A Pakistani economist, Ammar Khan, has suggested that the country should demonetize its highest denomination of PKR 5,000 to tackle the current economic crisis and to boost tax collections.
Khan, who cited India’s demonetization as a successful example, said there was PKR 8 trillion in cash in circulation, driving consumption without taxes coming back to the government.
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Najam Ali is an investment banker who also supported Ammar Khan’s idea, saying that cash transactions should be discouraged.
He added that demonetization would lead to the digitization of payments and the documentation of the economy. However, some Twitter users didn’t agree.
If the IMF does not provide funding, Pakistan will likely default due to its severe cash shortage and historically high inflation rate.
Pakistan’s informal economy is expected to be around $507 billion, or 35.6% of GDP-PPP levels, according to World Economics.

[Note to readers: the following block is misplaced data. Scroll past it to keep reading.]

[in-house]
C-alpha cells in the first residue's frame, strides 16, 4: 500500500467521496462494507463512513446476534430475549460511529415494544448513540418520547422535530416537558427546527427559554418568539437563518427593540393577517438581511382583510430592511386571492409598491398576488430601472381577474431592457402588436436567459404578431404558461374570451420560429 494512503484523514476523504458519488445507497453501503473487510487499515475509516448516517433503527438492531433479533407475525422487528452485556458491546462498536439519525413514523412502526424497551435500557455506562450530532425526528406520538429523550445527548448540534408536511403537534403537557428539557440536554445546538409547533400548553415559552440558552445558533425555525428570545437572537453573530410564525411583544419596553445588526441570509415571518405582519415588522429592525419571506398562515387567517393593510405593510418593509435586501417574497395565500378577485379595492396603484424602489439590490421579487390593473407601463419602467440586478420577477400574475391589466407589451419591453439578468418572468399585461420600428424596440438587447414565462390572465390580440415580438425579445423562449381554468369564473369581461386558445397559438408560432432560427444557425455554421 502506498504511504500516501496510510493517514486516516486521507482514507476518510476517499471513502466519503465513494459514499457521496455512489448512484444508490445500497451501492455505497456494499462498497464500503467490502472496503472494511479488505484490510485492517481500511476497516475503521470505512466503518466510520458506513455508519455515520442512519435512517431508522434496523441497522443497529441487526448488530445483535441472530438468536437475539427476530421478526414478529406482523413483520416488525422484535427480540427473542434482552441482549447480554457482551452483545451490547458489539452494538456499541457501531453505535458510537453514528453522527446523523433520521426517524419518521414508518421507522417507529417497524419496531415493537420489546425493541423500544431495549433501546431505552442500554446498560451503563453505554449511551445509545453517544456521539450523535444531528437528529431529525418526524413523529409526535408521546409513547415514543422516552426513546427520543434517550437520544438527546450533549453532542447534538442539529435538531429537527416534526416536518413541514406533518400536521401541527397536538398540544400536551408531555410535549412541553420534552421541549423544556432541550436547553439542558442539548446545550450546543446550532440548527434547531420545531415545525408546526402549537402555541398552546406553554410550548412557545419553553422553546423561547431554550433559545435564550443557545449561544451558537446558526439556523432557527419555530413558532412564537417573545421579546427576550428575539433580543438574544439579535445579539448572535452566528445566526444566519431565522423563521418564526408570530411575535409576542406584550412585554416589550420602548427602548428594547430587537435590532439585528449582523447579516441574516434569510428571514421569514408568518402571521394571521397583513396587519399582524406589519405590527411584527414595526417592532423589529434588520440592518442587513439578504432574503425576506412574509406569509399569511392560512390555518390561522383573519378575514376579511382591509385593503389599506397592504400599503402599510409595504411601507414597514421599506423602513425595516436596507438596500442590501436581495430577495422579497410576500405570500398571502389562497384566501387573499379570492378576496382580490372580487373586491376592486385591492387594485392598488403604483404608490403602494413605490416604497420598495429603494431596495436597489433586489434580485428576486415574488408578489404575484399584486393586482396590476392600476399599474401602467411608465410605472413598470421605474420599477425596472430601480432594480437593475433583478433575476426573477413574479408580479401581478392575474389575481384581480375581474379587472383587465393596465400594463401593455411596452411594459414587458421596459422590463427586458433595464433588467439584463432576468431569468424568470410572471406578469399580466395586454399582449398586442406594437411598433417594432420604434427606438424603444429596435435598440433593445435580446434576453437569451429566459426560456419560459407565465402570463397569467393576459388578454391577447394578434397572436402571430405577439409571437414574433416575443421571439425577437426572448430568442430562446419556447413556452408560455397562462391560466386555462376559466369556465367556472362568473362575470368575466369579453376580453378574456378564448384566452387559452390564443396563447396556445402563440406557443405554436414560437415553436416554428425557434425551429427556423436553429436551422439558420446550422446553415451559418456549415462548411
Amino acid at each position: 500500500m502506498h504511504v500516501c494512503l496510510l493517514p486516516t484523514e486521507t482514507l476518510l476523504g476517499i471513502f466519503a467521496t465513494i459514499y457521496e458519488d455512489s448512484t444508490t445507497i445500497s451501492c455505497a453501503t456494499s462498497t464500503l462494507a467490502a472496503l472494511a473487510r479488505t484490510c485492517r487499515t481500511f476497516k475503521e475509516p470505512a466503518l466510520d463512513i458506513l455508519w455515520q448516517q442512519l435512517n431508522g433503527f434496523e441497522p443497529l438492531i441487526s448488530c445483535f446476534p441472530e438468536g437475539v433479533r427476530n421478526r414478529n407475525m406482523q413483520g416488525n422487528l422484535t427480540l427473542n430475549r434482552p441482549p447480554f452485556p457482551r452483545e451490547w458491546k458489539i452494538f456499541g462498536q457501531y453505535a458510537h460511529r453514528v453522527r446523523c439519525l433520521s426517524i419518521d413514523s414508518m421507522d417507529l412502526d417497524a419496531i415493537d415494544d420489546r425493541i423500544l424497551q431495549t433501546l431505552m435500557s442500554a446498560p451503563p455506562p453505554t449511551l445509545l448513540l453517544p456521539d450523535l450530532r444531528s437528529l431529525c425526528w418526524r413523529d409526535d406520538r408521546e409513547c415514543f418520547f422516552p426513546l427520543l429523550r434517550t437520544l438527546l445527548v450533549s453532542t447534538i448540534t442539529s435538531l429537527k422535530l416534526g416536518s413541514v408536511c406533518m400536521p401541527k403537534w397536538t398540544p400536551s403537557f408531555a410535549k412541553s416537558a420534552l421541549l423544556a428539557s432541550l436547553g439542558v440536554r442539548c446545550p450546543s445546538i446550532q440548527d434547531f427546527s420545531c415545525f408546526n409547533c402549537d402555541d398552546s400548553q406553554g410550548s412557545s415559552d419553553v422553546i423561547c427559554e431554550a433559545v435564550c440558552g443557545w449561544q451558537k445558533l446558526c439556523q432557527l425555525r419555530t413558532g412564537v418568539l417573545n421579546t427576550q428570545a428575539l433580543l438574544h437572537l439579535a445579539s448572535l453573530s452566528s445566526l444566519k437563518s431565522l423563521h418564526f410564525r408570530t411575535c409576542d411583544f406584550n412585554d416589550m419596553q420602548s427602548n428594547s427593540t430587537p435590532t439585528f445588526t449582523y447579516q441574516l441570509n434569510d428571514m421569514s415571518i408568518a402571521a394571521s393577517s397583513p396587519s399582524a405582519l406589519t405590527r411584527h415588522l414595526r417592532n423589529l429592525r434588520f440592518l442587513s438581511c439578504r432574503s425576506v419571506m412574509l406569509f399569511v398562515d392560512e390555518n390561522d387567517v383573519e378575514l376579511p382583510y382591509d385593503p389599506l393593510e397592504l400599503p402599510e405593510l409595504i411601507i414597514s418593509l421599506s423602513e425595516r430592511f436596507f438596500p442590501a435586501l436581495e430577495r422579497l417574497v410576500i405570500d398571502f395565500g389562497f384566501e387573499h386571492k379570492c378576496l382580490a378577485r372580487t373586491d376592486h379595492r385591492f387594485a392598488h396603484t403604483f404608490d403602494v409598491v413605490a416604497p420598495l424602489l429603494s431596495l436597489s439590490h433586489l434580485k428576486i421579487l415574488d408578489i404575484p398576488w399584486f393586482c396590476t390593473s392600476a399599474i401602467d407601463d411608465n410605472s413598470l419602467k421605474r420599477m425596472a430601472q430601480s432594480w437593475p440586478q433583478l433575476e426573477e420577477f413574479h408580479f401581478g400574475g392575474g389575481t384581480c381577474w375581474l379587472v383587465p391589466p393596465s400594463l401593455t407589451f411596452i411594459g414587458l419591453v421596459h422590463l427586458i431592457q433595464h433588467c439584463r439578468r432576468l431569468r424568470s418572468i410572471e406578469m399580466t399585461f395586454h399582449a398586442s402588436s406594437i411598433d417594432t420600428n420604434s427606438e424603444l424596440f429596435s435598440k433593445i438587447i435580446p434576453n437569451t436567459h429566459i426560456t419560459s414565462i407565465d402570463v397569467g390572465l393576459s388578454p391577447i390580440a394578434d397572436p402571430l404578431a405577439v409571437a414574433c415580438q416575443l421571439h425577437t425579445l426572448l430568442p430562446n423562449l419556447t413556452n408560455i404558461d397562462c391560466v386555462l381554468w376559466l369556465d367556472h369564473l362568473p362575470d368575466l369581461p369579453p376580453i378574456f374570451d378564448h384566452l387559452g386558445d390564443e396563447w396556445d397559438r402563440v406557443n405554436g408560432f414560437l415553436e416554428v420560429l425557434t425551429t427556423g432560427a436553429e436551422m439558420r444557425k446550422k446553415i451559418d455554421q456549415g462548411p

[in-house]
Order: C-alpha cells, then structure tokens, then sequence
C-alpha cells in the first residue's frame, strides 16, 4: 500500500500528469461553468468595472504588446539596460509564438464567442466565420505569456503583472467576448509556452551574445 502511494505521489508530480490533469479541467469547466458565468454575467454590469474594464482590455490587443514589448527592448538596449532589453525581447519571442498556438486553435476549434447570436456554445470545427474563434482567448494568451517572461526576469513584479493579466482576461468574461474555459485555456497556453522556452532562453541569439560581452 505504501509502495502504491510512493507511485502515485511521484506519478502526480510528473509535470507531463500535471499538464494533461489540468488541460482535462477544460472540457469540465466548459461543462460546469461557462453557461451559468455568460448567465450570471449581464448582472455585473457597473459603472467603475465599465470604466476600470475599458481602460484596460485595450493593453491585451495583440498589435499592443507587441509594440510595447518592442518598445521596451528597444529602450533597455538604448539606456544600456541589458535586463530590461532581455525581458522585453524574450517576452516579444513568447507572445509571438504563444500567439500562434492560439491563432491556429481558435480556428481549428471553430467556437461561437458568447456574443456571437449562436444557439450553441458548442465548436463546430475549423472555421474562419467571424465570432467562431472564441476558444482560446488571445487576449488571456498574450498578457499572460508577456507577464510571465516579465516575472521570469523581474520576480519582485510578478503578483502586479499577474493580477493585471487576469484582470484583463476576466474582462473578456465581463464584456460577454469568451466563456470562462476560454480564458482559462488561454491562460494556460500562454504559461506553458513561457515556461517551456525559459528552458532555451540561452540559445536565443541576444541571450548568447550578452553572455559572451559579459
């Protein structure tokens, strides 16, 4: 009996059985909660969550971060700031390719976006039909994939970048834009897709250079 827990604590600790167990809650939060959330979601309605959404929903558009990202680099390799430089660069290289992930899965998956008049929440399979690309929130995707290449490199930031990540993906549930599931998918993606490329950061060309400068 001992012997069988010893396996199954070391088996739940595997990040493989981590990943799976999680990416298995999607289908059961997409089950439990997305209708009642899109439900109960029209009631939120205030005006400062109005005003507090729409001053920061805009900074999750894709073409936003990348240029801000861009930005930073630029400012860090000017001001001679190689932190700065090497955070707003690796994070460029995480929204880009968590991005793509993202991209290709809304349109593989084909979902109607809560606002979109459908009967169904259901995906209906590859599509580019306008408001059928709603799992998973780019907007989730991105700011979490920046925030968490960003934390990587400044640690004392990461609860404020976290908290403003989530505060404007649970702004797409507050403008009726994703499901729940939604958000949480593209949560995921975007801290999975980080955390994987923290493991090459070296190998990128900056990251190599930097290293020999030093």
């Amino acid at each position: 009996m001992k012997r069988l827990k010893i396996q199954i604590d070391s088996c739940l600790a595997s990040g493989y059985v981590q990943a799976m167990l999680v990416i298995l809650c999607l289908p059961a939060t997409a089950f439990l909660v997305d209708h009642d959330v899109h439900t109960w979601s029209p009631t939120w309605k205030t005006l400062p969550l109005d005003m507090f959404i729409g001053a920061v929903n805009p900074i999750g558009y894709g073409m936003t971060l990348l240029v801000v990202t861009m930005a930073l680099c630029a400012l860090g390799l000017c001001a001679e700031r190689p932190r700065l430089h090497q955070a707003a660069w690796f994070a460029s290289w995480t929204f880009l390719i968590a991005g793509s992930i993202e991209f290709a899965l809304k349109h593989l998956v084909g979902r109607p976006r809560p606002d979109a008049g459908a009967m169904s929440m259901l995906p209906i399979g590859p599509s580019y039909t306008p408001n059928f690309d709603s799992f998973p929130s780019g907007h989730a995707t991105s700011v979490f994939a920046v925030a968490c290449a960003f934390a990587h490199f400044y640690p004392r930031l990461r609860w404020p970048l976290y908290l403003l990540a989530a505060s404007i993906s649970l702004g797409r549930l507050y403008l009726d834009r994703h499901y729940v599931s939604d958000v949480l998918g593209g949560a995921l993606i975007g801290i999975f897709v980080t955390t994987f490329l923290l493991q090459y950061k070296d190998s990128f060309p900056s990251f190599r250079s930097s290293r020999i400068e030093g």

How Does A Weak Currency Affect The Economy?
A country that relies heavily on exports can benefit greatly from a decline in the value of its currency. Exports will be less expensive than imports when the currency is weak.
The weak currency is advantageous in this scenario since exports increase in sales, they hire more workers, and they grow their businesses. Weak currencies frequently generate inflation in the nation because more currencies are required to buy products because the currency’s value has decreased.
Inflation will rise in a country with a weak currency that buys more goods than it exports. A currency’s ability to self-correct, or return to normal strength, is referred to as this property of money.
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While sometimes it requires specific regulations and actions to remedy it, the strength of a currency can self-correct.